Travelers over Route 501 today are unaware of their crossing over the Lititz creek. Not so two centuries ago when this was the most difficult crossing on the road from Lancaster to Sheafferstown. Not only was it hard to ford the deep stream, but the swamp that extended almost to Front Street was well nigh impassable.
The increasing traffic on this road which was bringing considerable business to Lititz demanded action and the town was equal to it. An early map clearly shows how this hazard was overcome by diverting the stream around a man-made island covered with creek stones. This separated the stream into two shallow fords, with the island between to rest the horses. The usual corduroy road built of logs to cover the swamp land was probably built. These roads were originally covered with about four inches of dirt for smooth driving, but when this dirt disappeared the ride over them would long be remembered.
It was only during the past decade that farmers had been able to discard their carts with solid wooden wheels and farm sleds for the new Conestoga type wagons being built. Now, with improved dirt roads they would be able to get their produce to the markets.
Broad Street (it is now believed) was a few hundred yards west of its present location. Dr. Byron Horne is convinced that the flat creek stones unearthed when the Bobst Recreation Center was built is proof that Pine Lane was originally Broad Street. Maurice Kreider is also of this opinion and claims that these same stones had been uncovered back of his home. Instead of this street making a slight turn at Marion Street it continued straight through and passed in front of the old St. James Church on West Center Street. The old stone house between Orange and West Main Streets has still not been identified (1967). That it was originally along Broad Street is fairly certain. When the town was laid out in streets and the King’s Highway was built, it was necessary to locate Broad Street as we know it today (1967).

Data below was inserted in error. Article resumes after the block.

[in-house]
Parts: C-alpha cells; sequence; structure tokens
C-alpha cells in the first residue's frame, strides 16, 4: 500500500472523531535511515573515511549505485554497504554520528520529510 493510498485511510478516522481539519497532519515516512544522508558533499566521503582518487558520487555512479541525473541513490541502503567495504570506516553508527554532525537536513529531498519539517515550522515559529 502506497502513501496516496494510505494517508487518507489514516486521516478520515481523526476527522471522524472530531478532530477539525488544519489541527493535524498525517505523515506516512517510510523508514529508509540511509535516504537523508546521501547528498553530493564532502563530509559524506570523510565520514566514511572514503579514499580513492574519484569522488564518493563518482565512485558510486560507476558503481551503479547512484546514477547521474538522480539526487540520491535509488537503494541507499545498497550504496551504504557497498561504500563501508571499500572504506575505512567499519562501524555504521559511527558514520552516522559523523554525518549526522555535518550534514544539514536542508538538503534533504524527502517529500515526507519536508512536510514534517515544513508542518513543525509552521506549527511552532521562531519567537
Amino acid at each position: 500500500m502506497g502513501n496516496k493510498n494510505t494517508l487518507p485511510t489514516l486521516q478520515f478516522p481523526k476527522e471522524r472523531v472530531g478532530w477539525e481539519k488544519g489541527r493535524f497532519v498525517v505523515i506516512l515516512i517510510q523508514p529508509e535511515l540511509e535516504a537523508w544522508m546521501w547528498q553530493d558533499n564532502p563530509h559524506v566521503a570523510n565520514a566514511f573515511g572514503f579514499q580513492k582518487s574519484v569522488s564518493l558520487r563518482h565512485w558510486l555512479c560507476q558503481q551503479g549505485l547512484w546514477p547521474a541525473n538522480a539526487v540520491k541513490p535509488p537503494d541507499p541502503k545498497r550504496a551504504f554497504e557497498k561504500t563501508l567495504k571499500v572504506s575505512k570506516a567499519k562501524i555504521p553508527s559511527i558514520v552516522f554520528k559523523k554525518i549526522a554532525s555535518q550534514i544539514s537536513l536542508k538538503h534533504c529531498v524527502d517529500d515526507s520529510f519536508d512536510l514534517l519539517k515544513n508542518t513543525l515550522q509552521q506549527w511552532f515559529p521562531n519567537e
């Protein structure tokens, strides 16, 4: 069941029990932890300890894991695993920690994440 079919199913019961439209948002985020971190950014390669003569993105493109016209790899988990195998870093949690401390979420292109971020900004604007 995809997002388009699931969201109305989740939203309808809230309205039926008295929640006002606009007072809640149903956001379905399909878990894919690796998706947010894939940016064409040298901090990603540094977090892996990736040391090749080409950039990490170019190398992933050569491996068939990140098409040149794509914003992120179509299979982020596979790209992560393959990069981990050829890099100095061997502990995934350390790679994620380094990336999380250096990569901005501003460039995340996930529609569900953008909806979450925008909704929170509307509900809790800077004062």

A King’s Highway at this time was not what the name implied. Most of them were merely a refinement of early Indian trails. During the summer they were a cloud of dust and in winter time a sea of mud traps, but they put Lititz on the map. The intersection of Main and Broad Streets was one of the busiest in the county from that day to this.